Despite these serious limitations, investigators have documented that a substantial minority of tuberculosis patients (10 to 20%) in certain settings are infected with multiple strains; this strongly suggests that mixed infections are very common. Given existing, though admittedly limited, evidence of the effect of mixed infections on treatment outcomes (particularly when strains with different drug resistance phenotypes are involved) and the model-based arguments for the importance of mixed infections in tuberculosis dynamics and control, we believe that mixed infections are an important subject for future research.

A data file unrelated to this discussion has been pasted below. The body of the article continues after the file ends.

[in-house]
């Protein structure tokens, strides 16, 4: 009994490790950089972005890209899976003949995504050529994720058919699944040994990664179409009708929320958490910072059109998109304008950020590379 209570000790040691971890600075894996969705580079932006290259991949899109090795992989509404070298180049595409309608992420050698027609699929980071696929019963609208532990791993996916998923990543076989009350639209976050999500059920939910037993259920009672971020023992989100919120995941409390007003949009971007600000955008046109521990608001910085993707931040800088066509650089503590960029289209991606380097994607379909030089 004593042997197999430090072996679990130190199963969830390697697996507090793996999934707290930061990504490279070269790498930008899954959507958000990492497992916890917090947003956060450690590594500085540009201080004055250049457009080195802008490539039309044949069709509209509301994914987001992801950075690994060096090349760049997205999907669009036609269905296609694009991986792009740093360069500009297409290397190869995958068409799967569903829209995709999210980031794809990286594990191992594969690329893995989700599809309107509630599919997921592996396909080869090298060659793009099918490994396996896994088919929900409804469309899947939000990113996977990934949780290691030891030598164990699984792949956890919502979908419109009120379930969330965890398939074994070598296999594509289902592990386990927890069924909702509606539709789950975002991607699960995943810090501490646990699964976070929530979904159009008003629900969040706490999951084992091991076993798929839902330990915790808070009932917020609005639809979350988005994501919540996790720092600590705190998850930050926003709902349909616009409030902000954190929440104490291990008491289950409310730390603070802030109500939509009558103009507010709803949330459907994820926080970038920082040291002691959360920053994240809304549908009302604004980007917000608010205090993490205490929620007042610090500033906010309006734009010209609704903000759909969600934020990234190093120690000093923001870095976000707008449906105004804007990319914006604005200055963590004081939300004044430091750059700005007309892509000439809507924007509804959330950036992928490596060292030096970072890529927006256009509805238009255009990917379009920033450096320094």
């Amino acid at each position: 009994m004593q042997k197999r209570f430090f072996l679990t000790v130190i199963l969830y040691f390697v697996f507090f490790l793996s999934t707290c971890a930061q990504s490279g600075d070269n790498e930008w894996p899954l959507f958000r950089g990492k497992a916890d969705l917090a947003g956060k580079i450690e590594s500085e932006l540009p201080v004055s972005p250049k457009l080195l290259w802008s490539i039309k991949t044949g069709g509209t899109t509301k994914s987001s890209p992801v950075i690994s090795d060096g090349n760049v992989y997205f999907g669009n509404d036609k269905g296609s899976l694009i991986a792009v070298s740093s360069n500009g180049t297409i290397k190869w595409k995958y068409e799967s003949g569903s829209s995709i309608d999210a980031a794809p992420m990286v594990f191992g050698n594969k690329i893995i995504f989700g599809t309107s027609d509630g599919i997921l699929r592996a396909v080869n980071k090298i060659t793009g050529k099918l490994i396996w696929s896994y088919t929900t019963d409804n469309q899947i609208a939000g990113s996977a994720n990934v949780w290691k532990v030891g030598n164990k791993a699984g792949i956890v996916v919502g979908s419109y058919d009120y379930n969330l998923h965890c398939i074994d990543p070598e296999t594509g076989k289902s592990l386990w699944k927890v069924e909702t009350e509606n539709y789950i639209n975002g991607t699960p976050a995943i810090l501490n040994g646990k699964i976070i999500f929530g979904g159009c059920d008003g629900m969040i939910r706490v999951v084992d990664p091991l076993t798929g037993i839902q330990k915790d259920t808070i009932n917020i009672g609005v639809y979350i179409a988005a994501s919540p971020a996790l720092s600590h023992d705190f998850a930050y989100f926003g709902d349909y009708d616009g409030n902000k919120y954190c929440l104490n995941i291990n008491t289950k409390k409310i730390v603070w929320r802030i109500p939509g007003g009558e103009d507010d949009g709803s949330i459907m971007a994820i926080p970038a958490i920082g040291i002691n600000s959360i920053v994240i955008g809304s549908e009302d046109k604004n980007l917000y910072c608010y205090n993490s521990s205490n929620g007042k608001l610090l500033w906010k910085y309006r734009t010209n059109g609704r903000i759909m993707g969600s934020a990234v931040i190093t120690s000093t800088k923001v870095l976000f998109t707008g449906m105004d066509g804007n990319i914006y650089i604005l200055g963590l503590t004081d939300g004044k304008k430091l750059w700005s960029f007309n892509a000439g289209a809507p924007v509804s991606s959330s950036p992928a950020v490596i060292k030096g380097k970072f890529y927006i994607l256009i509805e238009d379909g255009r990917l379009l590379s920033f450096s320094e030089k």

Proximal practical questions of interest include assessing which methods of specimen collection and processing are most sensitive for documenting mixed infections. Extensions of current collection methods, including the collection of 24-h sputum samples or the collection of strains from multiple anatomical sites, may result in clinical samples that better reflect the within-host population structure of mycobacteria. Decontamination and culture steps, while necessary prerequisites for many of the current typing methods, may also erode test sensitivity, and new methods that can type strains directly from sputum samples will be valuable. Deep sequencing, which we expect to be used routinely for the detection of mixed infections in the near future, is likely to displace many other methods and should generate better data to understand many aspects of within-host diversity (37). New animal studies of mixed infection can identify whether certain strains are more capable of superinfection than others and clarify whether previous infection shapes the host immune response in such a way that makes reinfection easier (47). The relevant scale of strain interactions for both individual- and population-level consequences of mixed infections is not known; direct competition between individual organisms likely arises by local interactions within a single granuloma (24), whereas more indirect forms of competition may occur as a result of interactions between strains confined to different granulomas or organs (33). Studies of these types of interactions would allow for a more complete understanding of strain competition and even the potential for strain synergy.